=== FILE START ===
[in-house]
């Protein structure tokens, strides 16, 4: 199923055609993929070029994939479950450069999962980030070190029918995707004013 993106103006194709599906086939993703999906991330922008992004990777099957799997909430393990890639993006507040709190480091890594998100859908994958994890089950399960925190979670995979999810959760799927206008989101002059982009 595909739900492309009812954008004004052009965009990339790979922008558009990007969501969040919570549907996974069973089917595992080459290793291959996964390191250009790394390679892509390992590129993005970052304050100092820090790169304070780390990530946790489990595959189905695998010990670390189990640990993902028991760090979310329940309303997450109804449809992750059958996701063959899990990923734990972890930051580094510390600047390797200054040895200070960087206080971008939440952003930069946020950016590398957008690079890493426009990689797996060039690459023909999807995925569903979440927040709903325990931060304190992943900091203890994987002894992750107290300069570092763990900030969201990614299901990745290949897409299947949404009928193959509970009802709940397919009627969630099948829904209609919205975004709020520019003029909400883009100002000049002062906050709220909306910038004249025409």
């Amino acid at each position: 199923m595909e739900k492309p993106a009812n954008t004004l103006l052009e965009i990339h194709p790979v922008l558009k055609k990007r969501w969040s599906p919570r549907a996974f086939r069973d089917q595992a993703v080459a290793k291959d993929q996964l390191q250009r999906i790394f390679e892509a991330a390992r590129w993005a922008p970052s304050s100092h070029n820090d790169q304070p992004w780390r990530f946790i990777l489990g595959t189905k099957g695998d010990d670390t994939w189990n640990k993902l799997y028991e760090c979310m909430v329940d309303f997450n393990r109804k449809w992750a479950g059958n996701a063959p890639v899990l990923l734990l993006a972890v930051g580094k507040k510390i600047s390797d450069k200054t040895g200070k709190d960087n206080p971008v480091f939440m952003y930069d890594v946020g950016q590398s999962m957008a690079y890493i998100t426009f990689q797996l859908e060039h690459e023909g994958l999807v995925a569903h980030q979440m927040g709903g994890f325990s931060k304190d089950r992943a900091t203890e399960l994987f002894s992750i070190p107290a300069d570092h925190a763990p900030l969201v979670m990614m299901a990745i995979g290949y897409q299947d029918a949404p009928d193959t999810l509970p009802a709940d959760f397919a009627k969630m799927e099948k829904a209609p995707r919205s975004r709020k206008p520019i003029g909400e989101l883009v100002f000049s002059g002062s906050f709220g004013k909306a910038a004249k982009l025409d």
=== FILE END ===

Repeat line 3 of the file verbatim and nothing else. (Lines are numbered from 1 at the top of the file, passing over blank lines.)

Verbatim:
């Amino acid at each position: 199923m595909e739900k492309p993106a009812n954008t004004l103006l052009e965009i990339h194709p790979v922008l558009k055609k990007r969501w969040s599906p919570r549907a996974f086939r069973d089917q595992a993703v080459a290793k291959d993929q996964l390191q250009r999906i790394f390679e892509a991330a390992r590129w993005a922008p970052s304050s100092h070029n820090d790169q304070p992004w780390r990530f946790i990777l489990g595959t189905k099957g695998d010990d670390t994939w189990n640990k993902l799997y028991e760090c979310m909430v329940d309303f997450n393990r109804k449809w992750a479950g059958n996701a063959p890639v899990l990923l734990l993006a972890v930051g580094k507040k510390i600047s390797d450069k200054t040895g200070k709190d960087n206080p971008v480091f939440m952003y930069d890594v946020g950016q590398s999962m957008a690079y890493i998100t426009f990689q797996l859908e060039h690459e023909g994958l999807v995925a569903h980030q979440m927040g709903g994890f325990s931060k304190d089950r992943a900091t203890e399960l994987f002894s992750i070190p107290a300069d570092h925190a763990p900030l969201v979670m990614m299901a990745i995979g290949y897409q299947d029918a949404p009928d193959t999810l509970p009802a709940d959760f397919a009627k969630m799927e099948k829904a209609p995707r919205s975004r709020k206008p520019i003029g909400e989101l883009v100002f000049s002059g002062s906050f709220g004013k909306a910038a004249k982009l025409d």